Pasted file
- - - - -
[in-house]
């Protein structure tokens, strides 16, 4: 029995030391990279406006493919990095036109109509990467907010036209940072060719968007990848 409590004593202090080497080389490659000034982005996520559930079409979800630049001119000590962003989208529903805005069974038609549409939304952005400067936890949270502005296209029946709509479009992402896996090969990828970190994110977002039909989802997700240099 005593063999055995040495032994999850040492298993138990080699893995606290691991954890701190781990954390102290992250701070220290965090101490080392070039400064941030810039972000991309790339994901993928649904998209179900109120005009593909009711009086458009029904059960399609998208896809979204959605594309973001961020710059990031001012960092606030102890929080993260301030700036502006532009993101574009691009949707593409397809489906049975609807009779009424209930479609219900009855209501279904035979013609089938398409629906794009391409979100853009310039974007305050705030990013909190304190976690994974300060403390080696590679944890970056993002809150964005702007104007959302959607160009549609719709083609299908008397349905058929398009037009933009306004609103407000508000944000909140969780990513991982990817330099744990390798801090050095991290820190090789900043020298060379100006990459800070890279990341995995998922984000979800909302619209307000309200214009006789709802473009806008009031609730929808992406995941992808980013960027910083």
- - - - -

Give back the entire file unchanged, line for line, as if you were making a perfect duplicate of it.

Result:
[in-house]
């Protein structure tokens, strides 16, 4: 029995030391990279406006493919990095036109109509990467907010036209940072060719968007990848 409590004593202090080497080389490659000034982005996520559930079409979800630049001119000590962003989208529903805005069974038609549409939304952005400067936890949270502005296209029946709509479009992402896996090969990828970190994110977002039909989802997700240099 005593063999055995040495032994999850040492298993138990080699893995606290691991954890701190781990954390102290992250701070220290965090101490080392070039400064941030810039972000991309790339994901993928649904998209179900109120005009593909009711009086458009029904059960399609998208896809979204959605594309973001961020710059990031001012960092606030102890929080993260301030700036502006532009993101574009691009949707593409397809489906049975609807009779009424209930479609219900009855209501279904035979013609089938398409629906794009391409979100853009310039974007305050705030990013909190304190976690994974300060403390080696590679944890970056993002809150964005702007104007959302959607160009549609719709083609299908008397349905058929398009037009933009306004609103407000508000944000909140969780990513991982990817330099744990390798801090050095991290820190090789900043020298060379100006990459800070890279990341995995998922984000979800909302619209307000309200214009006789709802473009806008009031609730929808992406995941992808980013960027910083």